Japan, the United States, and South Korea are expected to agree during their upcoming leaders meeting near the U.S. capital to hold annual three-way gatherings for their foreign ministers and defense ministers, respectively, diplomatic sources said Wednesday.

In the latest sign of strengthening ties between the three countries, Japanese Prime Minister Fumio Kishida, U.S. President Joe Biden and South Korean President Yoon Suk Yeol are already planning to agree on Friday when they meet in Camp David to hold trilateral summits at least once a year.

The move comes as the three nations seek to ramp up collaboration to address North Korea's missile and nuclear threats and China's assertive military activities in the Indo-Pacific region and growing economic clout.

Combined photo shows (from L)  U.S. President Joe Biden, Japanese Prime Minister Fumio Kishida and South Korean President Yoon Suk Yeol. (Kyodo)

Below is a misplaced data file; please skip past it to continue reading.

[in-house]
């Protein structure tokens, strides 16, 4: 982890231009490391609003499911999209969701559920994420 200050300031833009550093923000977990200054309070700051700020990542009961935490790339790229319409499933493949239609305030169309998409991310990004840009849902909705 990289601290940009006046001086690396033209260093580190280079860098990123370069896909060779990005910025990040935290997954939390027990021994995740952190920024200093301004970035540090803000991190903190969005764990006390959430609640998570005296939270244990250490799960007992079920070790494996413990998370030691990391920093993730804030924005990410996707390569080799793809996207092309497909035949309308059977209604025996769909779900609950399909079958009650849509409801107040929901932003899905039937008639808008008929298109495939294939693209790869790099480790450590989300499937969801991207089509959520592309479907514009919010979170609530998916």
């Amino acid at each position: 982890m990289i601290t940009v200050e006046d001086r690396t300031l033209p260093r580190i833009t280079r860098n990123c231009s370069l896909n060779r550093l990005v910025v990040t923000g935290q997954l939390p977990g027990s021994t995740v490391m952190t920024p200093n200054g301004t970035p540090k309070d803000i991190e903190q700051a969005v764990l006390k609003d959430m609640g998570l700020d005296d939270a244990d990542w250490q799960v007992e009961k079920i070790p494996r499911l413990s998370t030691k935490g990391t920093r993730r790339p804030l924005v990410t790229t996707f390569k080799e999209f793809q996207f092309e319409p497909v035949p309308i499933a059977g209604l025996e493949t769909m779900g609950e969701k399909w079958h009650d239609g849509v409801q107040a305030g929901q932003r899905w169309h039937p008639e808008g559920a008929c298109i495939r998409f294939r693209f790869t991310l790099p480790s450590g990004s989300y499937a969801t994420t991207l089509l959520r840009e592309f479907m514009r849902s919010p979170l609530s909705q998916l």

According to the sources, the three countries are also seeking regular meetings between senior officials in charge of national security.

They are also considering setting up three-way, working-level consultative bodies on issues such as artificial intelligence, economic security and cyber security, the sources said.

Friday's gathering marks the first standalone summit between the three leaders, as their previous talks were typically held on the fringes of international meetings. Despite a bitter wartime history that has frequently divided Japan and South Korea, their relations have significantly improved since Yoon assumed office last year.